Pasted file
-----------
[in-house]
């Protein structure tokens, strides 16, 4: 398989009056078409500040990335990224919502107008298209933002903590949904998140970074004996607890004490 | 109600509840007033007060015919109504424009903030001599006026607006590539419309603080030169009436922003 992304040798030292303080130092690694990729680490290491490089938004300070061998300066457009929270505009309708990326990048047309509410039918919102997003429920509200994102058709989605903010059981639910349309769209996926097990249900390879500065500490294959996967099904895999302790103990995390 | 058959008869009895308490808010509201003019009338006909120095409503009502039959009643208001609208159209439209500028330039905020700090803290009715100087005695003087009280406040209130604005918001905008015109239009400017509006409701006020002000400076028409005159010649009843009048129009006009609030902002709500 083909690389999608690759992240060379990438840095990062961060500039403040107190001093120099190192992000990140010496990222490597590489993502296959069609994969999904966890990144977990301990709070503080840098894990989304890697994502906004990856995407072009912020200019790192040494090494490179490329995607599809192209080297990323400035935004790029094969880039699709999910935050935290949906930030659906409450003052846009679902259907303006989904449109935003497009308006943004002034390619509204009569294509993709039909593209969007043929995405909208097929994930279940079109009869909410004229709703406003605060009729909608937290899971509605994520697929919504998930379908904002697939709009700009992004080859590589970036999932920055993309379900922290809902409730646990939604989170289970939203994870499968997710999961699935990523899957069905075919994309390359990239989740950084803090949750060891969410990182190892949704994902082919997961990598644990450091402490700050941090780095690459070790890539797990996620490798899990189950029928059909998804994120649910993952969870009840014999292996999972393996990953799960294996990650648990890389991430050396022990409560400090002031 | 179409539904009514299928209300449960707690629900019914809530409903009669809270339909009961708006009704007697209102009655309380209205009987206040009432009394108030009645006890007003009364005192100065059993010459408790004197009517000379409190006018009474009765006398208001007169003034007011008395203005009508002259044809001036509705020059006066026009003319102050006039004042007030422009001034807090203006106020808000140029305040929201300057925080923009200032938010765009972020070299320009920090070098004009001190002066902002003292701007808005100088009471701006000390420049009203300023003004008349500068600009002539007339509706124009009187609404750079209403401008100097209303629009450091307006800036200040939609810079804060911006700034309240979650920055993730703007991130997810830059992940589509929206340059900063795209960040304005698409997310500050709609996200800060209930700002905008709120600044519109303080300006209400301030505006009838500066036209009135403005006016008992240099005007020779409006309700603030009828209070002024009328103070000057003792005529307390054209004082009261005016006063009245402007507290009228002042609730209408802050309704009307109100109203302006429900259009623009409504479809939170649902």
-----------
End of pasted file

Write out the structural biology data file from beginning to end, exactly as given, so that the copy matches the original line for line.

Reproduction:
[in-house]
């Protein structure tokens, strides 16, 4: 398989009056078409500040990335990224919502107008298209933002903590949904998140970074004996607890004490 | 109600509840007033007060015919109504424009903030001599006026607006590539419309603080030169009436922003 992304040798030292303080130092690694990729680490290491490089938004300070061998300066457009929270505009309708990326990048047309509410039918919102997003429920509200994102058709989605903010059981639910349309769209996926097990249900390879500065500490294959996967099904895999302790103990995390 | 058959008869009895308490808010509201003019009338006909120095409503009502039959009643208001609208159209439209500028330039905020700090803290009715100087005695003087009280406040209130604005918001905008015109239009400017509006409701006020002000400076028409005159010649009843009048129009006009609030902002709500 083909690389999608690759992240060379990438840095990062961060500039403040107190001093120099190192992000990140010496990222490597590489993502296959069609994969999904966890990144977990301990709070503080840098894990989304890697994502906004990856995407072009912020200019790192040494090494490179490329995607599809192209080297990323400035935004790029094969880039699709999910935050935290949906930030659906409450003052846009679902259907303006989904449109935003497009308006943004002034390619509204009569294509993709039909593209969007043929995405909208097929994930279940079109009869909410004229709703406003605060009729909608937290899971509605994520697929919504998930379908904002697939709009700009992004080859590589970036999932920055993309379900922290809902409730646990939604989170289970939203994870499968997710999961699935990523899957069905075919994309390359990239989740950084803090949750060891969410990182190892949704994902082919997961990598644990450091402490700050941090780095690459070790890539797990996620490798899990189950029928059909998804994120649910993952969870009840014999292996999972393996990953799960294996990650648990890389991430050396022990409560400090002031 | 179409539904009514299928209300449960707690629900019914809530409903009669809270339909009961708006009704007697209102009655309380209205009987206040009432009394108030009645006890007003009364005192100065059993010459408790004197009517000379409190006018009474009765006398208001007169003034007011008395203005009508002259044809001036509705020059006066026009003319102050006039004042007030422009001034807090203006106020808000140029305040929201300057925080923009200032938010765009972020070299320009920090070098004009001190002066902002003292701007808005100088009471701006000390420049009203300023003004008349500068600009002539007339509706124009009187609404750079209403401008100097209303629009450091307006800036200040939609810079804060911006700034309240979650920055993730703007991130997810830059992940589509929206340059900063795209960040304005698409997310500050709609996200800060209930700002905008709120600044519109303080300006209400301030505006009838500066036209009135403005006016008992240099005007020779409006309700603030009828209070002024009328103070000057003792005529307390054209004082009261005016006063009245402007507290009228002042609730209408802050309704009307109100109203302006429900259009623009409504479809939170649902």